The emergence of Wootton and arrival of McClellin allowed the Bears to keep Peppers fresher, using him on only 74.5 percent of the snaps, easily his lowest figure in three years. He still commands regular double teams and is the first player opponents will scheme to control. His four fumble recoveries tied for the most in the NFL and he remains a dominant player because he has aged well without many injuries. Peppers was slowed this season with plantar fasciitis and his condition will be something to monitor moving forward.
McClellin, the 19th overall pick from Boise State, proved to be the high-motor player he was advertised as entering the draft. He has a wide range of athletic skills and that is why in the December meeting with Seattle, McClellin at one point was covering Seahawks third wide receiver Doug Baldwin 20 yards downfield. But that doesn’t mean a shift to linebacker is in his future. The Bears have a more pressing need for pass rushers. The game has changed, and it’s more important to have an array of pass rushers than it is run-stuffing linebackers. With some seasoning, he should be able to develop more pass-rushing ability. He certainly needs to make a bigger impact as coaches’ review of game tape credited him with only seven tackles despite being on the field for 365 snaps.
Quietly, Paea had a solid season. He was not flashy, but nose tackles aren’t and he had four four-tackle games and came up with 2 1/2 sacks and eight quarterback pressures as he showed the ability to collapse the pocket at times with quickness and strength.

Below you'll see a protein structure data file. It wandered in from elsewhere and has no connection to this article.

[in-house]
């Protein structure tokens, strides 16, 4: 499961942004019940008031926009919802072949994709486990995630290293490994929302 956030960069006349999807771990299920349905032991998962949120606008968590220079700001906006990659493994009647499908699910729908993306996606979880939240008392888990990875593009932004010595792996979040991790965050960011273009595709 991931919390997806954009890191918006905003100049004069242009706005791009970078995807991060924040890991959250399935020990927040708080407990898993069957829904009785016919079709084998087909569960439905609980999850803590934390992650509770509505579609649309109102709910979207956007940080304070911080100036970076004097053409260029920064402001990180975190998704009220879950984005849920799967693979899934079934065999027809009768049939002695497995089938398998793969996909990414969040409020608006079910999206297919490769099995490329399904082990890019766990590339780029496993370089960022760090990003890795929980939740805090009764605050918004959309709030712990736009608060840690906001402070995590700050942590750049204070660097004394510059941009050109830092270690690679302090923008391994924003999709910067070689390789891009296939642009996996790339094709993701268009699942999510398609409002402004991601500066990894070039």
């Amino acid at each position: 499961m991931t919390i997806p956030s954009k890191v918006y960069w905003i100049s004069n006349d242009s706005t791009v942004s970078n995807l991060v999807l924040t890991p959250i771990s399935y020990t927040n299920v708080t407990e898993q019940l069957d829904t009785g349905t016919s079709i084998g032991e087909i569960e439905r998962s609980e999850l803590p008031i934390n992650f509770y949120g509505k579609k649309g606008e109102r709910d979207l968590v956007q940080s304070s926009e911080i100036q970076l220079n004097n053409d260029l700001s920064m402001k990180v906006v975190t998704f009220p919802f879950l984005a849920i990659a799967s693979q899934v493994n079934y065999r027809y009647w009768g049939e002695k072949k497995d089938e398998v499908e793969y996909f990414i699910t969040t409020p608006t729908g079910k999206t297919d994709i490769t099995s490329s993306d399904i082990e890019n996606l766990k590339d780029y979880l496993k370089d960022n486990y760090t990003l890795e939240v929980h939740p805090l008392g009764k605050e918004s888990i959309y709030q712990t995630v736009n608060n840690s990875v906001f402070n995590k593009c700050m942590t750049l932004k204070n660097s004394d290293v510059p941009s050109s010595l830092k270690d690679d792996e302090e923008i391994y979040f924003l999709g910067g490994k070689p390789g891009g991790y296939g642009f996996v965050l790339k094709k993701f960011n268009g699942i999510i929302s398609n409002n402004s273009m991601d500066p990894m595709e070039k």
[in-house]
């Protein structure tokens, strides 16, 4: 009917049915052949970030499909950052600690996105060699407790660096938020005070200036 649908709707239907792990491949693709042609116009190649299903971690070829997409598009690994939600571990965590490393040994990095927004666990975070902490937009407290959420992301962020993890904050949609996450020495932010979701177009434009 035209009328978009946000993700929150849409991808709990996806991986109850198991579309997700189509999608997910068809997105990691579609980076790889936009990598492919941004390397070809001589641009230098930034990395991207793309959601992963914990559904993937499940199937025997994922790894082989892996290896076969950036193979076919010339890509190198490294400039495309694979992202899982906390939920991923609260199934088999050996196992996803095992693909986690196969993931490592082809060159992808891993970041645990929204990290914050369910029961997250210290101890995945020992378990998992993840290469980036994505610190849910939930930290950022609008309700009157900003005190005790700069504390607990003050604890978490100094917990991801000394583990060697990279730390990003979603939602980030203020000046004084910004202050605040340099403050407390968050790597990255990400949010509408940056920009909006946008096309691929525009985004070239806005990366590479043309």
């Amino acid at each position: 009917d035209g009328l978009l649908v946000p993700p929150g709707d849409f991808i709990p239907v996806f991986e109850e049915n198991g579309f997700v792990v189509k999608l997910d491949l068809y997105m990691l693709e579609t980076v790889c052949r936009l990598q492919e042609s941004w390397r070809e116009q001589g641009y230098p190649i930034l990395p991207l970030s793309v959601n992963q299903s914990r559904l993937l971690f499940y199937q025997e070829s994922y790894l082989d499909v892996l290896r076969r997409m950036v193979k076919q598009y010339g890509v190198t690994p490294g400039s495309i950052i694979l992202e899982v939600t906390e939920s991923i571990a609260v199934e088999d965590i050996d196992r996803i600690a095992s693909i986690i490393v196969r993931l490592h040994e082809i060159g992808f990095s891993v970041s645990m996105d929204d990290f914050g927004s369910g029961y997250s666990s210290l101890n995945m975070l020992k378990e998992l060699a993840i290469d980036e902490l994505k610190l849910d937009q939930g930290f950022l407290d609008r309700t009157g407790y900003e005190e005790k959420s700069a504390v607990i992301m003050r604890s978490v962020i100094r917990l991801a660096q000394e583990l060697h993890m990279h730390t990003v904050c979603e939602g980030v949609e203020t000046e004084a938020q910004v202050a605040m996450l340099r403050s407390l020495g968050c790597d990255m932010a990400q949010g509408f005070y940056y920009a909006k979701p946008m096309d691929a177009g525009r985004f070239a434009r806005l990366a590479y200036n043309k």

Free agency/draft priority: This was always a need area under Lovie Smith, but he wasn’t alone. Most teams make building an abundance of depth on the line a priority. It’s clear the team is not going to allow Melton to leave via free agency. What’s less clear is what decision will be made with Idonije. Losing him would create a sizable void, although the front office is probably expecting more from McClellin in his second season. It wouldn’t hurt for an end and a tackle to be added in some form, even if it was just someone pushing for a spot in the rotation.
Change in coaching staff means: Clearly Emery was pleased with the work Phair did and now he will have an opportunity to spread his wings some with Marinelli no longer leading the position group. If Tucker runs a considerable amount of Cover-2, he still is going to need a disruptive three-technique tackle in Melton and a dominant edge rusher in Peppers to rush the quarterback with only four down linemen. This group could be one least affected by the shift at head coach.
Bottom line: The Bears have some big decisions ahead with Peppers, 33, when you look at the numbers. His base salary for 2013 jumps by $4 million to $12.9 million and his salary-cap figure increases similarly to $16.383 million. But the pro-rated bonus money remaining in his deal would make it expensive to consider playing without Peppers. That is not going to be as significant an issue in 2014 to the organization. For now, the Bears hope he remains the main cog for one of the best position groups on the roster.
Second in a series. Coming Wednesday: Running backs